Now in Legal Rebels:
Posted Dec 28, 2010 07:33 pm CST
Convicted at age 22 of a murder he says he didn’t commit, Jabbar Collins saw a bleak future ahead of him.
Although he’d been working toward a general equivalency high-school diploma and trying to transfer to the John Jay College of Criminal Justice before his arrest, he was now facing more than 35 years behind bars, recounts the Wall Street Journal (sub. req.) in a lengthy article. Although he had been mystified during much of his trial, he now saw only one hope of escape–becoming his only lawyer.
So for the next 15 years, using only the materials available to him in a computerless prison law library, he educated himself about New York criminal law and criminal procedure and legal writing fundamentals and researched his case.
He filed seven requests for trial records, five appeals and a lawsuit over a two-year period before he obtained some of the materials he sought, he tells the newspaper. But that “kind of refilled the tanks” and “gave me the confidence to fight on.”
After eight years of research he struck gold–multiple witnesses provided affidavits about exculpatory evidence that had been withheld from the defense. Two years later, he had gone as far as he could go on his own, and sought help from civil rights attorney Joel Rudin.
“I was amazed,” says Rudin of what Collins accomplished from his prison cell. “I’ve never seen anything like this. There was so much documentation.”
The two fought on together for another five years, eventually trying the unusual tactic of seeking a federal-court ruling barring the Brooklyn district attorney’s office from retrying the murder case because of its alleged pervasive misconduct. Before the judge ruled, however, the DA’s office gave up, saying that it had done nothing wrong but would not retry the case due to problems with the witnesses.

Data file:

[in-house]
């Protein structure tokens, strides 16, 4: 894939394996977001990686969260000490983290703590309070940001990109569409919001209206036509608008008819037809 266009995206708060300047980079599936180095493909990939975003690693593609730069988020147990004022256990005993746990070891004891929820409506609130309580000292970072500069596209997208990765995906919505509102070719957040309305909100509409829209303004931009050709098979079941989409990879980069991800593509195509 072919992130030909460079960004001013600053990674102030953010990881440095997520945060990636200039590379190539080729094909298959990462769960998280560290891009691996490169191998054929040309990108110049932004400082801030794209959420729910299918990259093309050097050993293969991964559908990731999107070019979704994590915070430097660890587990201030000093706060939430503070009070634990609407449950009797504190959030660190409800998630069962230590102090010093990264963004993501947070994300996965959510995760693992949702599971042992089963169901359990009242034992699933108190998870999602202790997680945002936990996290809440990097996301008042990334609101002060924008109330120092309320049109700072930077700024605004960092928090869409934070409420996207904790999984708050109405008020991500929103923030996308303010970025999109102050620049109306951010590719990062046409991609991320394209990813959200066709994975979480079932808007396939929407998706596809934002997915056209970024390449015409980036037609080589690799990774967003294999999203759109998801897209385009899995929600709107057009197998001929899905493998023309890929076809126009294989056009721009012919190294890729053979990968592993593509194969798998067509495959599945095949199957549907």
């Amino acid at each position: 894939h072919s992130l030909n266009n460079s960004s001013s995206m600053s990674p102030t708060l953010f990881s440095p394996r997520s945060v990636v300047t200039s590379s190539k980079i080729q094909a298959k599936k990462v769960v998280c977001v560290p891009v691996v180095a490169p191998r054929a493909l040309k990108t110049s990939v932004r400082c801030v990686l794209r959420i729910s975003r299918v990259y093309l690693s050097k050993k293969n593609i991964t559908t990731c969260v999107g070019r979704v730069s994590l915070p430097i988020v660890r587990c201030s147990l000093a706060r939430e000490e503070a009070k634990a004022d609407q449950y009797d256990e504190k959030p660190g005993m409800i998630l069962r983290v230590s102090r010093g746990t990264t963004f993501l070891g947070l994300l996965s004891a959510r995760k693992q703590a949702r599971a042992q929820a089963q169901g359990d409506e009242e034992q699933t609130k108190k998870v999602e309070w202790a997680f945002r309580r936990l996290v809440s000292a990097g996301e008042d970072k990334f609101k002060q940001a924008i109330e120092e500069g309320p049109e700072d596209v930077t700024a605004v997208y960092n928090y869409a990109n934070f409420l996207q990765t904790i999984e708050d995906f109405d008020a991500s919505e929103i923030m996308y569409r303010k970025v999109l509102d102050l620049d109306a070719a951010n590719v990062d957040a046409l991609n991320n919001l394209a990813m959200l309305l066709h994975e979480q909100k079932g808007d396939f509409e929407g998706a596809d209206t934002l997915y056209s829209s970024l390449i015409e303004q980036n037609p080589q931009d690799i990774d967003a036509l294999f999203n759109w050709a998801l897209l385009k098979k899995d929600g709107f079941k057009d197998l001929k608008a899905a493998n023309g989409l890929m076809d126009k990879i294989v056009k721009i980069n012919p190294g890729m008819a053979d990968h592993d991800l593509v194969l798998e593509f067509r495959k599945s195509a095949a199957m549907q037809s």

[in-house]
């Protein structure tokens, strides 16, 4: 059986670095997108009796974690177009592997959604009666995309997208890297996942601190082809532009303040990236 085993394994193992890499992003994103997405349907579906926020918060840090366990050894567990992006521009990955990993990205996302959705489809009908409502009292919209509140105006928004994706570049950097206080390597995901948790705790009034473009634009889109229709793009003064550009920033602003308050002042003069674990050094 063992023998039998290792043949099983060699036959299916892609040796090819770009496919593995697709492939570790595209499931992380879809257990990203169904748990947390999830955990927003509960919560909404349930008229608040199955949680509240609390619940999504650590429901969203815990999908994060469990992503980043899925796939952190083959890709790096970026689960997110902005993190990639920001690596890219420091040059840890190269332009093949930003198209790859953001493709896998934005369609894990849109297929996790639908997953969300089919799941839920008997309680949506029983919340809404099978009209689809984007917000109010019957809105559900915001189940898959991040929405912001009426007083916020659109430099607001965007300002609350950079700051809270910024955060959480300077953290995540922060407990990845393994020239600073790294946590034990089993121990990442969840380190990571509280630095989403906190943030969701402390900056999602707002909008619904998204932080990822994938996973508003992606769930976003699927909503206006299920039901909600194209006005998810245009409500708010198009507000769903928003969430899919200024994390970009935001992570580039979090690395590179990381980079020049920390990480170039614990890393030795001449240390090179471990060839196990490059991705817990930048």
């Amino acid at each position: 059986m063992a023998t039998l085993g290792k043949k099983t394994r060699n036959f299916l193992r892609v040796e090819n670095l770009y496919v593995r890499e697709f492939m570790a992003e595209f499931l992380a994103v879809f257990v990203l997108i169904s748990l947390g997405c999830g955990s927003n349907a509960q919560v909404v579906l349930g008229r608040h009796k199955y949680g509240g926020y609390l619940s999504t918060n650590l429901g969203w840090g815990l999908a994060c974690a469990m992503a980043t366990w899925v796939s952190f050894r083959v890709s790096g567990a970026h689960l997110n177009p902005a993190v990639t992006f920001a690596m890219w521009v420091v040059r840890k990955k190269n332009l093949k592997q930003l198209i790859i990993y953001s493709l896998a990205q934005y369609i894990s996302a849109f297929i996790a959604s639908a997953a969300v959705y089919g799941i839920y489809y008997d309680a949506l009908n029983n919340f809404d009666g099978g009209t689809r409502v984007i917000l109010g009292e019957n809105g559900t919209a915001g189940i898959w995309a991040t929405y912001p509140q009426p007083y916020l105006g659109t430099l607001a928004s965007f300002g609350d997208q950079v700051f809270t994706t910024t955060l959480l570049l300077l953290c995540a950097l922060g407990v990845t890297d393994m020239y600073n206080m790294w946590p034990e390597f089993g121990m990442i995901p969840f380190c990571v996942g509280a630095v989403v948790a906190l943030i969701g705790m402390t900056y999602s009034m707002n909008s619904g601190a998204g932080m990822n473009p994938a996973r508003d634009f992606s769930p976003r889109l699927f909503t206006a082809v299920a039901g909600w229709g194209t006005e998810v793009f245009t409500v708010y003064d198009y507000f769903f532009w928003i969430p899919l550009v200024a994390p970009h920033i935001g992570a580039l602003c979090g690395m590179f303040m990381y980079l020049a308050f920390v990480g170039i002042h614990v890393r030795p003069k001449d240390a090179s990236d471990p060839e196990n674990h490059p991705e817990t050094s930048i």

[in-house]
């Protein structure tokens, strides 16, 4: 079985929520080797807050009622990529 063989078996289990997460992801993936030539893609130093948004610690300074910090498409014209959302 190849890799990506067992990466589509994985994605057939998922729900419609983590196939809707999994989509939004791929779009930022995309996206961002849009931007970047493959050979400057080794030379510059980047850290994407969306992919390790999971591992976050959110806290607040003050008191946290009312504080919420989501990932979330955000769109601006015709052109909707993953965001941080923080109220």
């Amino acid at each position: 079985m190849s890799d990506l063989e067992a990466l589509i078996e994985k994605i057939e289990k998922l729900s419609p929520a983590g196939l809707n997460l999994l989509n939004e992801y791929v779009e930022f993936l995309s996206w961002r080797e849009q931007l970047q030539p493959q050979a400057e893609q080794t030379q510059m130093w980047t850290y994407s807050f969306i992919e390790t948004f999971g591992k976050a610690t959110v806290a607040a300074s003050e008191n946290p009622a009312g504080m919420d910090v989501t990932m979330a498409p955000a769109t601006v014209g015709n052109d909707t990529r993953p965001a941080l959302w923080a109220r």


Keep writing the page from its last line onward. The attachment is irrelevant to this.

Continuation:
However, the DA’s office still contends that Collins is guilty of the crime.
Released on June 9 at age 38, he has traded his prison greenies for eight dark suits, appropriate dress shirts and ties and a pair of expensive wingtips, the Journal reports. He now works as a paralegal in Rudin’s office, plans to sue the city and state for damages in his own case, with the lawyer’s help, and dreams of someday becoming an attorney himself.
He lives in a room in his mother’s home. It is decorated with a framed copy of the ruling granting his release. A Wall Street Journal video provides further details about his case and follows him on his daily commute to work.
Although some might be bitter about the 15 years in prison, during which his three sons grew up without him, Collins says every day is now beautiful to him because he’s no longer behind bars.
Additional and related coverage:
ABAJournal.com: “Superb Skills as Jailhouse Lawyer Put Ex-Inmate in Position to Help Top Attorneys”
Wall Street Journal (sub. req.): “Attorney Drops Attempt At Retry”